But Mom was the one who would always laugh at our antics, encourage us to be ourselves, get us into theater and school plays and simply realize: “have no fear.” Poor Willy was the one who had to hear us try our jokes out and insult each other in ways that would make a shock jock blush. I recall one time at the dinner table when Barry and I were trading barbs and he made me spit-take milk all over my dad’s outstretched arm. I’m 10 years older than he is, but the two of us sat in time out in the stairwell for that infraction.

But Mom was the one who laughed with us. Maybe it was at us, I don’t know. But the strength she imparted through that type of encouragement can’t be measured. We each have our own kids now, and I see that strength in each of them. That’s so cool to see and scary at the same time.

As the one that my mom repeatedly calls her “golden child,” we’ll let my brother Bryan have the last word.

Bryan: I’m hesitant to wade into this exchange. Can’t we just make a few “Your Mama” jokes and call it a day?

I’ve never met Courtney or her mother. I’m sure they’re both lovely people. However….

As an ADHD kid in the 1980s (where the solution was to “throw Ritalin at it!”), I put my mother though indignities and embarrassment that don’t bear repeating here. Suffice it to say that my jackassery resulted in regular calls from the school and angry neighborhood parents.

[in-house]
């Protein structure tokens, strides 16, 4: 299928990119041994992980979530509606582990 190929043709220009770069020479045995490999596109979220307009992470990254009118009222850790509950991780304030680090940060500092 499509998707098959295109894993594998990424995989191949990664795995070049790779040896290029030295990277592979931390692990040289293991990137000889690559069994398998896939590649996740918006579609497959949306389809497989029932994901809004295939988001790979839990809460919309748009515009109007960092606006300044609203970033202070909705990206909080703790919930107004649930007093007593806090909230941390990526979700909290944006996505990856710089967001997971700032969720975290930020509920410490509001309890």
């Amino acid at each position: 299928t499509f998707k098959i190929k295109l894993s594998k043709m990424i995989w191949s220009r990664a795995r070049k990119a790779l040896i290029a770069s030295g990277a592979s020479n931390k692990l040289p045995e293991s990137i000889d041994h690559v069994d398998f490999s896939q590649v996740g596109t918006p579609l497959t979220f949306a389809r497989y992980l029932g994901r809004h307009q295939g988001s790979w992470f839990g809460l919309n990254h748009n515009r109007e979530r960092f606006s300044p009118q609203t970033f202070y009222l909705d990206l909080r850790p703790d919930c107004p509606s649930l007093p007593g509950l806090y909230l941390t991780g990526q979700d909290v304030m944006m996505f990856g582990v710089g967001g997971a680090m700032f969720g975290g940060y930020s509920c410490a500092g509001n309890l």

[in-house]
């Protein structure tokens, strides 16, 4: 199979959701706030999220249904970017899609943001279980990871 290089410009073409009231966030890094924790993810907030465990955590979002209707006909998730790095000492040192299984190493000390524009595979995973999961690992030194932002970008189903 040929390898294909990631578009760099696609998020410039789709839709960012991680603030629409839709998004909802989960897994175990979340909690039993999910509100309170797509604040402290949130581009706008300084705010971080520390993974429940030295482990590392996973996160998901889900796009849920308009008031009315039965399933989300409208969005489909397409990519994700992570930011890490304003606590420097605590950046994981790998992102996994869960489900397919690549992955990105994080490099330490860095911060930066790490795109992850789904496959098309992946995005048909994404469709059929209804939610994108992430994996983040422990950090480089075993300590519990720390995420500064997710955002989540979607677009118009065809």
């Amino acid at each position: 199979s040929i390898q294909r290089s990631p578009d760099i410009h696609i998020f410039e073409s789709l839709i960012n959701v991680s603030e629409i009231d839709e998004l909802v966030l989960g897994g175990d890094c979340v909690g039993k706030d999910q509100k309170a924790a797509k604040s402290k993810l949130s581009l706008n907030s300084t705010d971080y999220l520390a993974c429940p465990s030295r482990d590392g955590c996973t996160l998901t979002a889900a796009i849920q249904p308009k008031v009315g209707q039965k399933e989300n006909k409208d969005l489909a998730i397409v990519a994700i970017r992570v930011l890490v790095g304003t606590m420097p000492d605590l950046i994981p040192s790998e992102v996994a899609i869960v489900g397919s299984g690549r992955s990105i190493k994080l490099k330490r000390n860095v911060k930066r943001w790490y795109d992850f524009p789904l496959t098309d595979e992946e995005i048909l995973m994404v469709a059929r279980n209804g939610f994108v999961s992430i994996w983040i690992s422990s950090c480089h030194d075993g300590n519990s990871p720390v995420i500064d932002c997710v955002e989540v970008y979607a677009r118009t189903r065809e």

In short, Mom was the “fun police,” and conviction rates were high. Thankfully, I eventually got older and far less prone to impulsive hyperactive fits of moronic behavior. Our relationship eventually became something akin to the deep friendships that are formed in foxholes—a battle-hardened bond salved with love and humor.

I guess what I’m getting at is this: my mother’s patience and perseverance during the period from 1983-1987 alone should qualify her for sainthood. As a parent myself, I (almost) feel guilty that none of my kids have put my wife and me through anything close to what my mom and dad endured on my account. Perhaps it’s because they, too, have a wonderful mother who loves them no matter what. I guess that’s what being a mom is all about.

But what do I know? I’m just here to work the barbecue.


By Courtney Hampson

My friend Jen’s mother passed away last week after a long battle with metastatic breast cancer. Jen texted me midday with the news and I crumbled. I didn’t know Jen’s mom, had never met her, but my heart ached for my friend and the idea of never talking to my mom again.

My mom will tell you that I am not much of a talker. I prefer to write my feelings … and as the readers here have been witness to, I don’t shy away from sharing the tough, uncomfortable stuff. Admittedly, sometimes my mother learns things at the same time as my readers.

To that end, my mom will likely learn something reading this that I haven’t told her before. And that is why we are here. Barry and I return to the debate stage to argue who has the best mom. Now, I know Barry’s mom, Linda. I met her more than a decade ago when we served on the Bluffton Self Help board together. She is smart, committed, selfless and no-nonsense. She is vibrant and funny, and I have nothing but respect for her. But, if we’re stacking Linda against Eileen Hampson, in the life of Courtney Hampson, how could Eileen not come out on top?